Anne Waldman

April Dream

I'm with Frank O'Hara, Kenward Elmslie & Kenneth Koch visiting Donald Hall's studio or lab (live ivy league fraternity digs) in "Old Ann Arbor." Lots of drink and chit chat about latest long poems & how do we all rate with Shakespeare. Don is taking himself very seriously & nervously as grand host conducting us about the place. It's sort of a class reunion atmosphere, campus history (Harvard) & business to be discussed. German mugs, wooden knick knacks, prints, postcards decorate the room, Kenward making snappy cracks to me about every little detial. We notice huge panels of Frank O'Hara poems on several walls and Kenneth reads aloud: "a child means BONG" from Biotherm. We notice more panels with O'Hara works, white on red - very prettily shellacked - translated by Ted Berrigan. Slogan-like lines, "THERE'S NOBODY AT THE CONTROLS!" "NO MORE DYING." Frank is very modest about this and not altogether present (ghost). Then Don unveils a huge series of panels again printed on wood that's he's collecting for a huge anthology for which Frank O'Hara is writing the catalogue. Seems to be copies of Old Master, plus Cubists, Abstract Expressionists, Joe Brainards & George Schneeman nudes. Frank has already compiled the list or "key" but we're all supposed to guess what the "source" of each one is like a parlour game. The panels are hinged & like a scroll covered with soft copper which peels back.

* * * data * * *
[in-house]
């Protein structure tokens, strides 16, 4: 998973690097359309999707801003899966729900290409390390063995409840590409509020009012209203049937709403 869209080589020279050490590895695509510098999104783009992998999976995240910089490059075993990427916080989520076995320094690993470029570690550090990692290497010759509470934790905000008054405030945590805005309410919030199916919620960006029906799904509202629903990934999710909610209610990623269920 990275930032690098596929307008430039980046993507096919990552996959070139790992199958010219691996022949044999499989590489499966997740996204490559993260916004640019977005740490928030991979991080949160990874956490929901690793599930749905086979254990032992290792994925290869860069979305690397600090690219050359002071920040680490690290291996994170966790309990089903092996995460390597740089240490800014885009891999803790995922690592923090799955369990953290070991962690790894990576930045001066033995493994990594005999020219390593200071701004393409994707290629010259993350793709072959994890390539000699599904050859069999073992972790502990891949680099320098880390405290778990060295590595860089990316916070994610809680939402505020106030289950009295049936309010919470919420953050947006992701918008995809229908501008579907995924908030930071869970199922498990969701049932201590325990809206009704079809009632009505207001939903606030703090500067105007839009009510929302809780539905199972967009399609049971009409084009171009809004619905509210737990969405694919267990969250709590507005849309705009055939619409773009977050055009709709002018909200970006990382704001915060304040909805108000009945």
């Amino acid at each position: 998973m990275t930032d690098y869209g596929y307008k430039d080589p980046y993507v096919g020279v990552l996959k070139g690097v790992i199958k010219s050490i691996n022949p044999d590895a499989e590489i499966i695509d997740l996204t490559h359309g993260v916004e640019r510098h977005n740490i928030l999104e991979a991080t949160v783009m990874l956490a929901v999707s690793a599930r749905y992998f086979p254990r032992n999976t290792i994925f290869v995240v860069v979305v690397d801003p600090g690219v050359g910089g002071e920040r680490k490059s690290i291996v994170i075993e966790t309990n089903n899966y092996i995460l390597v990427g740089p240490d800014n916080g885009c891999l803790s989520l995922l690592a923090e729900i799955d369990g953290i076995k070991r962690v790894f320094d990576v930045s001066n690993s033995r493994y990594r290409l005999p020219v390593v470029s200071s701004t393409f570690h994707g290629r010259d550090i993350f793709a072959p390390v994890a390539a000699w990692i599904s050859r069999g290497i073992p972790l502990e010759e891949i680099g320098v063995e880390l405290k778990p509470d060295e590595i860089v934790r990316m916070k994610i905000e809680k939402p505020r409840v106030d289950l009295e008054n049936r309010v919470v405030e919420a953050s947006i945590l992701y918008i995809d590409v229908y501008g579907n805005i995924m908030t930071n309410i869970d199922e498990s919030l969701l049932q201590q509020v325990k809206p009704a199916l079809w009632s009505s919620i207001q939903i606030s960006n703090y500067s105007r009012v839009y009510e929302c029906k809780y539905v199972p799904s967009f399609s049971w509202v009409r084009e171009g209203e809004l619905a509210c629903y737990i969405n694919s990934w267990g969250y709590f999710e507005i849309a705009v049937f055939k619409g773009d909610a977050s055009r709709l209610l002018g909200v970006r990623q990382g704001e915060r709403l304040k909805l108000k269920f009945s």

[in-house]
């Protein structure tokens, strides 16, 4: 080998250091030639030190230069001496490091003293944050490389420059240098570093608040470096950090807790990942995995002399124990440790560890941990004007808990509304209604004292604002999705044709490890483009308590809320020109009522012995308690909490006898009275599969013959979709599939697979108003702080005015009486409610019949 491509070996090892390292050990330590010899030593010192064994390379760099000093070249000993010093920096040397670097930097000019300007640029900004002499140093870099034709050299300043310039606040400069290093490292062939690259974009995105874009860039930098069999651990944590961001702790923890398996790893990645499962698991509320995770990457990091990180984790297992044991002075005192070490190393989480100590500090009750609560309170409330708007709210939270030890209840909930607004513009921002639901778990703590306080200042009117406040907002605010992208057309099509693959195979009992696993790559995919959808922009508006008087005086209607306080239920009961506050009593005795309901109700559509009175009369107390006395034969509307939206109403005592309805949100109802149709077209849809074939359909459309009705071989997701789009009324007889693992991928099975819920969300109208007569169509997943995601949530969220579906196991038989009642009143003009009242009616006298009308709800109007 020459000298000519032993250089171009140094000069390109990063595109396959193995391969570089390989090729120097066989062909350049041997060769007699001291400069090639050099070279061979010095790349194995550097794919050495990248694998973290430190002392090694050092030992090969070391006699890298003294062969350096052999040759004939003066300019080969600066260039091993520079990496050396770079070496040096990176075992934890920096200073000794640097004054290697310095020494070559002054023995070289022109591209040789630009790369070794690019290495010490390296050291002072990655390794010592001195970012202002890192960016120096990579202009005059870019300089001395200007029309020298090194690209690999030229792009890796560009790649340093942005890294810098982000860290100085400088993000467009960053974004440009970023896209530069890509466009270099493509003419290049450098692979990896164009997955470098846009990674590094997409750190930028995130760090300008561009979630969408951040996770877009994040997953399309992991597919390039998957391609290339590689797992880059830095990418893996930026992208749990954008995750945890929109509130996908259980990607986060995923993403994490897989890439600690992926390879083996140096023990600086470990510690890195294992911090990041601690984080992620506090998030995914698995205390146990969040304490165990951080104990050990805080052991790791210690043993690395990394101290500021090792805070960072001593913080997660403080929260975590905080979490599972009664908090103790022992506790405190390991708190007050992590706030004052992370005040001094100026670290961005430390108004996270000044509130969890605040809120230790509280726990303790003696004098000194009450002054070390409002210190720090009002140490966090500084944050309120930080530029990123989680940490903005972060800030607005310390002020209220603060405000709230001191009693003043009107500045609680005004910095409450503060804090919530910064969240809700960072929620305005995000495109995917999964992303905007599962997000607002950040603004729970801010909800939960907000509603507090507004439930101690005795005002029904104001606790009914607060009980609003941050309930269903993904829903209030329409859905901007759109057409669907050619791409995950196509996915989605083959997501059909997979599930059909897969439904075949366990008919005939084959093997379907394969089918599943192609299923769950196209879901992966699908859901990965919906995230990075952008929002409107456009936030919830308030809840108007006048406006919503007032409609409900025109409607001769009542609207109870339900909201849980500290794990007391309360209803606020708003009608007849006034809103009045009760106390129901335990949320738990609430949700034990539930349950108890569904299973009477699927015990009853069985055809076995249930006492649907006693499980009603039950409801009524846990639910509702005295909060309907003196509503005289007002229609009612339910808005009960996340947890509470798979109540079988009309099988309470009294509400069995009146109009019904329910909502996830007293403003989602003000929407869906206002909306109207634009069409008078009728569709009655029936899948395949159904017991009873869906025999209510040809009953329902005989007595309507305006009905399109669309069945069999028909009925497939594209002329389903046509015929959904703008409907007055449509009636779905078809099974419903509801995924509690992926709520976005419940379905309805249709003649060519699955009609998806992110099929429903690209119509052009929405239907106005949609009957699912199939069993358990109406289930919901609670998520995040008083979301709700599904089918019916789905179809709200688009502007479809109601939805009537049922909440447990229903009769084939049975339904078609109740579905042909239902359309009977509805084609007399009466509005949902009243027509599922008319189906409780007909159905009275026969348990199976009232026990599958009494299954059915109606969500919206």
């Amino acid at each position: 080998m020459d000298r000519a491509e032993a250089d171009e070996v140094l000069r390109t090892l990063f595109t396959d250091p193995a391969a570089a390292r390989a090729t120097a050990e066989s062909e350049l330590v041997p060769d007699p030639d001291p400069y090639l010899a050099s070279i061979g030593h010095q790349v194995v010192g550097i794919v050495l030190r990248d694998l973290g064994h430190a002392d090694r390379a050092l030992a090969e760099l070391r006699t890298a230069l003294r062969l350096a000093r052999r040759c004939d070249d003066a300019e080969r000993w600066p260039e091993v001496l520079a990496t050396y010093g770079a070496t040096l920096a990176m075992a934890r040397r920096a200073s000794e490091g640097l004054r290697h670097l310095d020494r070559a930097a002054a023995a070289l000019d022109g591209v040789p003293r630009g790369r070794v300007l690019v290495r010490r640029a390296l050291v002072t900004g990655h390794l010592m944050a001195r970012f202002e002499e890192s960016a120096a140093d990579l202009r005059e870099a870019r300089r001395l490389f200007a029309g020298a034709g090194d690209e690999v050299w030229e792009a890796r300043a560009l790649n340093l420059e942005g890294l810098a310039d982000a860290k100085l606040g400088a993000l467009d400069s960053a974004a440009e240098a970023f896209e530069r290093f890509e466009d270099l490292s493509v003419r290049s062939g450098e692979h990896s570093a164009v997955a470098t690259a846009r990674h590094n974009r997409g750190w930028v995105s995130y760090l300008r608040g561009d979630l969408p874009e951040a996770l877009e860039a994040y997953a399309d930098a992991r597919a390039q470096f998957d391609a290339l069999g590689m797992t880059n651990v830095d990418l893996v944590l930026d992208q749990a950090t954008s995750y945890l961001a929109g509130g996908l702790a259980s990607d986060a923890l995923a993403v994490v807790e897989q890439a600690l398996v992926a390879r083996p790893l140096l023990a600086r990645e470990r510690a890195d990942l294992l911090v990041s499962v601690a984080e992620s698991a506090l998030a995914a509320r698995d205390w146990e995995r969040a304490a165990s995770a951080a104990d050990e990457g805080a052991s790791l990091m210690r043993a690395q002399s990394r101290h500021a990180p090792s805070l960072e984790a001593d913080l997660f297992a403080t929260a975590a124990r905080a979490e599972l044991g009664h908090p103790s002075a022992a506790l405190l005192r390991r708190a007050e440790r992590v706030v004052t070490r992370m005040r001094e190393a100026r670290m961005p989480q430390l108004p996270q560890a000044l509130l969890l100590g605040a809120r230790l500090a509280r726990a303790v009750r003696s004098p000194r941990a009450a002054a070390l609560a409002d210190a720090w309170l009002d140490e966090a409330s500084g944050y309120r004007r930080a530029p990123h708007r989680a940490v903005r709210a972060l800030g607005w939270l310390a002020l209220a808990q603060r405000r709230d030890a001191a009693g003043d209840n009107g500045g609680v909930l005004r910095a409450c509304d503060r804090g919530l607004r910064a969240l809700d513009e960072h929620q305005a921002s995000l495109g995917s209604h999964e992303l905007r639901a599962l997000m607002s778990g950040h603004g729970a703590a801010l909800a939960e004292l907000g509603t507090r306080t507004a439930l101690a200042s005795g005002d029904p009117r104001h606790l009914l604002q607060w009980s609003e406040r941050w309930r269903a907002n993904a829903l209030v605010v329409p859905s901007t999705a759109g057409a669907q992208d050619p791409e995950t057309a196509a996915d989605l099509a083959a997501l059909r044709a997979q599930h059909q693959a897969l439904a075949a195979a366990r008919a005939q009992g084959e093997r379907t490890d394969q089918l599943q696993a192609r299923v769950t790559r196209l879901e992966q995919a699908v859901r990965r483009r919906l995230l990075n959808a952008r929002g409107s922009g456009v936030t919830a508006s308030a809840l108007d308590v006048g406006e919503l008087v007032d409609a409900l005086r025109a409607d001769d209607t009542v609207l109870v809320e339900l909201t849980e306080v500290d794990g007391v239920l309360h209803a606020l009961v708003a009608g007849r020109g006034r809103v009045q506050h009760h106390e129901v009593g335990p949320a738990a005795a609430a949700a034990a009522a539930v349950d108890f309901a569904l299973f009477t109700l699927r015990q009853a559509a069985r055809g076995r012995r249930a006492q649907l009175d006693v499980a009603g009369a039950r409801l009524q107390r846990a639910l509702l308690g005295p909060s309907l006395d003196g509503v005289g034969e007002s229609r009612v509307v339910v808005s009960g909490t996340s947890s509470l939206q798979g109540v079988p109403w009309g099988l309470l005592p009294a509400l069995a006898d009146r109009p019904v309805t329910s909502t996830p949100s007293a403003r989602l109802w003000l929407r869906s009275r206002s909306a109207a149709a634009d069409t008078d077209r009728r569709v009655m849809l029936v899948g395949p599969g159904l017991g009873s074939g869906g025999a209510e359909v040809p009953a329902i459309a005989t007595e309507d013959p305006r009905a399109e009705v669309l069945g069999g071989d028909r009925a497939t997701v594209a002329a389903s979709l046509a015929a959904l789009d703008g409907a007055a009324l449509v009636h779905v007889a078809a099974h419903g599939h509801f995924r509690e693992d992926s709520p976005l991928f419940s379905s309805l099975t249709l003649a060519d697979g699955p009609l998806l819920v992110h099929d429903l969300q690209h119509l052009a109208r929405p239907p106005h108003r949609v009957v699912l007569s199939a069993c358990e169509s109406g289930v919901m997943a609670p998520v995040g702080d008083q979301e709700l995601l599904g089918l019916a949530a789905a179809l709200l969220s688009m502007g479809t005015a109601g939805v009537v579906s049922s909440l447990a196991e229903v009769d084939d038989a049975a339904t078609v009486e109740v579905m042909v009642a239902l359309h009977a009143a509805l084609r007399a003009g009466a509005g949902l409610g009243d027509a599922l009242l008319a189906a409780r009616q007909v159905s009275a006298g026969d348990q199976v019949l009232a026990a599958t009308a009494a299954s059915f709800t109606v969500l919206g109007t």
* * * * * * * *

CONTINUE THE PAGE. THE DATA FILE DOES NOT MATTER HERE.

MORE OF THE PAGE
I wonder what I am doing with this crowd of older men playing a guessing game. None of us are guessing properly the "sources," Kenneth the most agitated about this.

Then the "key" is revealed and the first 2 on it are:

I. Du Boucheron

II. Jean du Jeanne Jeanne le (wine glass)

"I knew it! I knew it!" shouts Kenneth.

We are abruptly distracted from the game by children chorusing, "da da da du DA LA" over & over again, very guileless & sweet. We all go to a large bay window which looks over a gradeschool courtyard. Frank says, "Our youth."

April 17, 1977